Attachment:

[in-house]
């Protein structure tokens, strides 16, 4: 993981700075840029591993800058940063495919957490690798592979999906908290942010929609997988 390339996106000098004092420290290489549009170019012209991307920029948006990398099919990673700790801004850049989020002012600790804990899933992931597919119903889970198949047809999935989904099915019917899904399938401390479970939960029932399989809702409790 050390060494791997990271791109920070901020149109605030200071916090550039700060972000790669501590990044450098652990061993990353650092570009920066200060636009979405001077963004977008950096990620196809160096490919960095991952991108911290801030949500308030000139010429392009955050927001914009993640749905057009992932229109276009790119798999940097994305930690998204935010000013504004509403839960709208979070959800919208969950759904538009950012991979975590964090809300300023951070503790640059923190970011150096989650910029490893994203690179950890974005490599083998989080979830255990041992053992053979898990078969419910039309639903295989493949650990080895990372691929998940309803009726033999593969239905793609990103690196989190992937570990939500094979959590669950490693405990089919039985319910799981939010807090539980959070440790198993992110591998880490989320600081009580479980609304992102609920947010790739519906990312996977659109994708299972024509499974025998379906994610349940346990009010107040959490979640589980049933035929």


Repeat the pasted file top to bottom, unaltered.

[in-house]
């Protein structure tokens, strides 16, 4: 993981700075840029591993800058940063495919957490690798592979999906908290942010929609997988 390339996106000098004092420290290489549009170019012209991307920029948006990398099919990673700790801004850049989020002012600790804990899933992931597919119903889970198949047809999935989904099915019917899904399938401390479970939960029932399989809702409790 050390060494791997990271791109920070901020149109605030200071916090550039700060972000790669501590990044450098652990061993990353650092570009920066200060636009979405001077963004977008950096990620196809160096490919960095991952991108911290801030949500308030000139010429392009955050927001914009993640749905057009992932229109276009790119798999940097994305930690998204935010000013504004509403839960709208979070959800919208969950759904538009950012991979975590964090809300300023951070503790640059923190970011150096989650910029490893994203690179950890974005490599083998989080979830255990041992053992053979898990078969419910039309639903295989493949650990080895990372691929998940309803009726033999593969239905793609990103690196989190992937570990939500094979959590669950490693405990089919039985319910799981939010807090539980959070440790198993992110591998880490989320600081009580479980609304992102609920947010790739519906990312996977659109994708299972024509499974025998379906994610349940346990009010107040959490979640589980049933035929």